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Editor's Desk: T for Tourism!

“T” for “Tourism” was of one of the 5Ts of the BJP’s election manifesto in 2014. We have completed 5 years and the dates for the next election is announced and a new government will be in place in May. And while the debate rages in the industry about whether the government lived up to the industry’s expectation, a careful analysis of the growth in tourism in the last 5 years depicts a mixed picture.

The industry was far too enthused and hopeful of a change in the country’s tourism fortune towards the beginning of the Modi government’s term in 2014, that expectation has seen some correction over the last five years. The inbound growth for 2014-2018 period for India is definitely more than the international growth. However, most of this growth has been driven by a single market, Bangladesh. Diversifying sources markets and growing the existing markets at a consistent and healthy rate remains a work in progress.  

During the first two years of the government, we have had PM Modi talking about tourism on every national and international platform. He accorded the utmost importance to tourism in the ASEAN meet giving a hope that regional tourism could start off. His thrust on Buddhist Tourism also created hope in the market. However, this hope could not continue to last longer even as the Prime Minister gave his best shot to establish India as a popular tourism destination.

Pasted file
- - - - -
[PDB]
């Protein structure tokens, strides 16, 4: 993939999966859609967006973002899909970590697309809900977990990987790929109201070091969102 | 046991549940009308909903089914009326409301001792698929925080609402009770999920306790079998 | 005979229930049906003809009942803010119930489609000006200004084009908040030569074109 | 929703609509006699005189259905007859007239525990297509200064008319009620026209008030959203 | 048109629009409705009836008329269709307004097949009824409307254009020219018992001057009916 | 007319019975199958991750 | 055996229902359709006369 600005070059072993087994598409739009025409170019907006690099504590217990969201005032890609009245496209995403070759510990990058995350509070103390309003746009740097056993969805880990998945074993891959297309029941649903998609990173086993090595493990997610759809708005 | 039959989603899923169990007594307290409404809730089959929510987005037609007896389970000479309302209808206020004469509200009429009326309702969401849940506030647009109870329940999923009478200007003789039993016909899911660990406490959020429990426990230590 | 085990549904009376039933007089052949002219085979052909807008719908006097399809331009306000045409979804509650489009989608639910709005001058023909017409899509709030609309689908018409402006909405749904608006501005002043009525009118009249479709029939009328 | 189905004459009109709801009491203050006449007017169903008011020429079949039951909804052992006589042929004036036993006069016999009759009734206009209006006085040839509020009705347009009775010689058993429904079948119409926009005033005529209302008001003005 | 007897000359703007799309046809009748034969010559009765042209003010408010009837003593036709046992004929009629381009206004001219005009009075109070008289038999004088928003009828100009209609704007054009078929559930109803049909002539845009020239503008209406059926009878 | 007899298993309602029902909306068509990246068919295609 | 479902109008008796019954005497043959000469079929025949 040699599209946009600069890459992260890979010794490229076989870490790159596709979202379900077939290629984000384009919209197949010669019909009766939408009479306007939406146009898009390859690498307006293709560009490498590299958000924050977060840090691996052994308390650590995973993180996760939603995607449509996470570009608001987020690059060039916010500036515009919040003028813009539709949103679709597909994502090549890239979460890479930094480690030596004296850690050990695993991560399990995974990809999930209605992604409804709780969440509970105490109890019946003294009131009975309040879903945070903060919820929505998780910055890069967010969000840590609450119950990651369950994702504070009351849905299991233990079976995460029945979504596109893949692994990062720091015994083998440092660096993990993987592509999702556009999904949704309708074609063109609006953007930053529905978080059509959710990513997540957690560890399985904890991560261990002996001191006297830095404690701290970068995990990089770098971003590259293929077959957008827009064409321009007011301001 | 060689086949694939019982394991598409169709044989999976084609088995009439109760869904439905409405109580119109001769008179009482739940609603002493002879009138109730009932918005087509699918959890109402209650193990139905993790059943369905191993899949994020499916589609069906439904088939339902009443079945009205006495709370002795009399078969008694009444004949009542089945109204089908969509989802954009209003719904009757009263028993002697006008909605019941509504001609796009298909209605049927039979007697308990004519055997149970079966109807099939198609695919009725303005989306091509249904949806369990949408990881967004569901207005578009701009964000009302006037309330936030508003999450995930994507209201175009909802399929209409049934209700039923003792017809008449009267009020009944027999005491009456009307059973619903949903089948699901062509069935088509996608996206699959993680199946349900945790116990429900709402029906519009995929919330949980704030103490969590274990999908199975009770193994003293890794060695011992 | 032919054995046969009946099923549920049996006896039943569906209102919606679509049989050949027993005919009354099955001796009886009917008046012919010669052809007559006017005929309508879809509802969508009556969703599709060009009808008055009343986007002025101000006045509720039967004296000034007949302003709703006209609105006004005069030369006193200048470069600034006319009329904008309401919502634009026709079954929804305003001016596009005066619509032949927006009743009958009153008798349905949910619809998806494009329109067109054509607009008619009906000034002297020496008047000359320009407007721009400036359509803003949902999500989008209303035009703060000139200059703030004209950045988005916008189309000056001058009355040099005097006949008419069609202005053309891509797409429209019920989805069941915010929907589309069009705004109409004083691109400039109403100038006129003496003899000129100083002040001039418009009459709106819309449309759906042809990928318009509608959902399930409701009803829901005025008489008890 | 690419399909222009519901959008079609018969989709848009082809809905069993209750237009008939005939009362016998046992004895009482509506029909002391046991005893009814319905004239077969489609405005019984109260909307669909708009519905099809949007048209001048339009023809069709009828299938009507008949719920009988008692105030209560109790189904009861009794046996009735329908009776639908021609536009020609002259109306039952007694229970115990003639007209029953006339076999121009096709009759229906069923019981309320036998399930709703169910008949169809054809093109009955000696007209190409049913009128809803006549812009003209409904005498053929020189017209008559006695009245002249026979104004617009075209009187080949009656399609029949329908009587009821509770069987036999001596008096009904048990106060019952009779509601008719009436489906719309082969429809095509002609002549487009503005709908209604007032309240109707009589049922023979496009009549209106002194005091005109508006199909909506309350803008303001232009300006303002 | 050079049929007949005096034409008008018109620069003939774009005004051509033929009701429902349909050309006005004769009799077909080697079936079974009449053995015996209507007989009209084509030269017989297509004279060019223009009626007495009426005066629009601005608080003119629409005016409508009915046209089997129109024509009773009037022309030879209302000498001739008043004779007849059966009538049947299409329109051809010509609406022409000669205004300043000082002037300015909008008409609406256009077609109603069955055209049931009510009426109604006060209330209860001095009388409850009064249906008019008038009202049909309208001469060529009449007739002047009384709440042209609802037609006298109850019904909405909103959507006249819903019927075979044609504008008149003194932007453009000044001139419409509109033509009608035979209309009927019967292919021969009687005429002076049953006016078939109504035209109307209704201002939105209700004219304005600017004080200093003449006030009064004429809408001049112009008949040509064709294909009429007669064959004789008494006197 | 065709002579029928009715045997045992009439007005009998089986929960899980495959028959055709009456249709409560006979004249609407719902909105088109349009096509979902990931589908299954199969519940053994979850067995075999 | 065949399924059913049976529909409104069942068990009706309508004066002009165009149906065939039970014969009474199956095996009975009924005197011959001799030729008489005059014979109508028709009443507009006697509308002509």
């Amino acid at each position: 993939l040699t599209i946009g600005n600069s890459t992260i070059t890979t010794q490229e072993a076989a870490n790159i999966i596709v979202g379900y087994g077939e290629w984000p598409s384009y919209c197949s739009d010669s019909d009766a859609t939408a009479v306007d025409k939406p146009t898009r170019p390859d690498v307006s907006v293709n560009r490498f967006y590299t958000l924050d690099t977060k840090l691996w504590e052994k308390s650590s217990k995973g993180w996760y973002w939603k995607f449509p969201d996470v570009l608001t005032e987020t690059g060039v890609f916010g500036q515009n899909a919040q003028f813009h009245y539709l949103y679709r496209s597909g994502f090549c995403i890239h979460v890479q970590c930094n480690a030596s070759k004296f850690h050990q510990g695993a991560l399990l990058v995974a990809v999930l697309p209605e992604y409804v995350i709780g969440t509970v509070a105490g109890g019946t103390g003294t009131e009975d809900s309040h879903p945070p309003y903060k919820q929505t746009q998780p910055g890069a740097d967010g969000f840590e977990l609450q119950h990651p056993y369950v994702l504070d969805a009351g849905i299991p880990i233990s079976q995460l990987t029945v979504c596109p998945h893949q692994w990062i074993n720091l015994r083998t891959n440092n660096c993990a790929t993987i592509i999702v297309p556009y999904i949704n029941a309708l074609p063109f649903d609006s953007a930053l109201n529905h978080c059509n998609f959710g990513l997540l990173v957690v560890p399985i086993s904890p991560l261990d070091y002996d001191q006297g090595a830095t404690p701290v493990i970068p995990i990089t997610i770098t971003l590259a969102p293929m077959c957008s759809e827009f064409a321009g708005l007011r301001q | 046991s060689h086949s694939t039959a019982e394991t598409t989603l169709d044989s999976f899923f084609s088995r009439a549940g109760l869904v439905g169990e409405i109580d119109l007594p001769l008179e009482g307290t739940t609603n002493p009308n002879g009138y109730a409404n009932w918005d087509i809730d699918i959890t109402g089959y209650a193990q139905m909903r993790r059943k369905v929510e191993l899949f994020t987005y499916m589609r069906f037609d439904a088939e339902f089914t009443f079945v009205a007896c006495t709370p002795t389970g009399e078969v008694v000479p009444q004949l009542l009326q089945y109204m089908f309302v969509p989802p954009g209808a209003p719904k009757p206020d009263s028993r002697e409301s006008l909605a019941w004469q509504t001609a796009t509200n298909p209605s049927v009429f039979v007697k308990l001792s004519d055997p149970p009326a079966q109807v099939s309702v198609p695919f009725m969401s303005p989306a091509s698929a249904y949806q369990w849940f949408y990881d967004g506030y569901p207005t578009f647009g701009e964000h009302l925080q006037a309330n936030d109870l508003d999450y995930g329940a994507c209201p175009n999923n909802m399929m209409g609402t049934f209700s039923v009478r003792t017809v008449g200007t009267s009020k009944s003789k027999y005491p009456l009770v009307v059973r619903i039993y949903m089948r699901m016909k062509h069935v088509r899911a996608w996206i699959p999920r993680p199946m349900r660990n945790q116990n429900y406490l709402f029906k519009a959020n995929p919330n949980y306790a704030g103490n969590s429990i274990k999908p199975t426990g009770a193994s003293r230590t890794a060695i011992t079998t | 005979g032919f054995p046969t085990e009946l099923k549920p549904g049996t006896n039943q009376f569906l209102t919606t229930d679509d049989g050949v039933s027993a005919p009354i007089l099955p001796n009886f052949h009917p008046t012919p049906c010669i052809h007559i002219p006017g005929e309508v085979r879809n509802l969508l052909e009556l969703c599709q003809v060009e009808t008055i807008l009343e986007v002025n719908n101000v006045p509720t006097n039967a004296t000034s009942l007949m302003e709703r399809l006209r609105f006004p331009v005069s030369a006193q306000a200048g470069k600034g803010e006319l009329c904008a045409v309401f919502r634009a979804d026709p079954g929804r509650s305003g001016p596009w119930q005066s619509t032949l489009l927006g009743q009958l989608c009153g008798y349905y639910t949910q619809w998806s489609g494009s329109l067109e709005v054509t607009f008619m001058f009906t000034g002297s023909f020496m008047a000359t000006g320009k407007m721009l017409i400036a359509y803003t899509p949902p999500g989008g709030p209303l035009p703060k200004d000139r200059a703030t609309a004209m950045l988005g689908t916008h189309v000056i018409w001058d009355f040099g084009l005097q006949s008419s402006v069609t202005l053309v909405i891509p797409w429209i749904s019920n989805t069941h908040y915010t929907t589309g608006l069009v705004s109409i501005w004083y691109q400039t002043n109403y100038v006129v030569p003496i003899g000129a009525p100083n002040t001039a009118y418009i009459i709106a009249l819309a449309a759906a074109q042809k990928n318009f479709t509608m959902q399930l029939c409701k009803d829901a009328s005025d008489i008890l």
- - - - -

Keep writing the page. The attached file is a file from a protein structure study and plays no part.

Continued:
Statistics suggests that the inbound arrival was 6.97 million in 2013 which rose to 10.55 million in 2018, reflecting a growth of 5.2 per over 2017. Bangladesh has emerged as the standout performer. The country accounted for 524,923 foreign visitors in 2013 with a share of 7.53 per cent in total inbound arrivals and ranked 3rd as source country. This number increased to 2.15 million, a share of 21.49 per cent of FTA to India by 2017. The country has emerged as the top source market of India followed by the US and the UK, whose market share have dropped to 13.72 per cent and 9.82 per cent in 2017 from 15.52 per cent and 11.62 per cent in 2013. However, the arrivals have increased from both of these markets, albeit not as strongly as from Bangladesh.

At an industry meet recently, representatives of inbound trade suggested a dip in inbound tourism to a tune of 10 per cent. However, that may not be true but it definitely calls for introspection. Many of the top source markets (200,000 plus arrivals) like the US, the UK, France, Germany, Japan, Sri Lanka have shown below-par single-digit growth in 2016 and 2017 that calls for attention.

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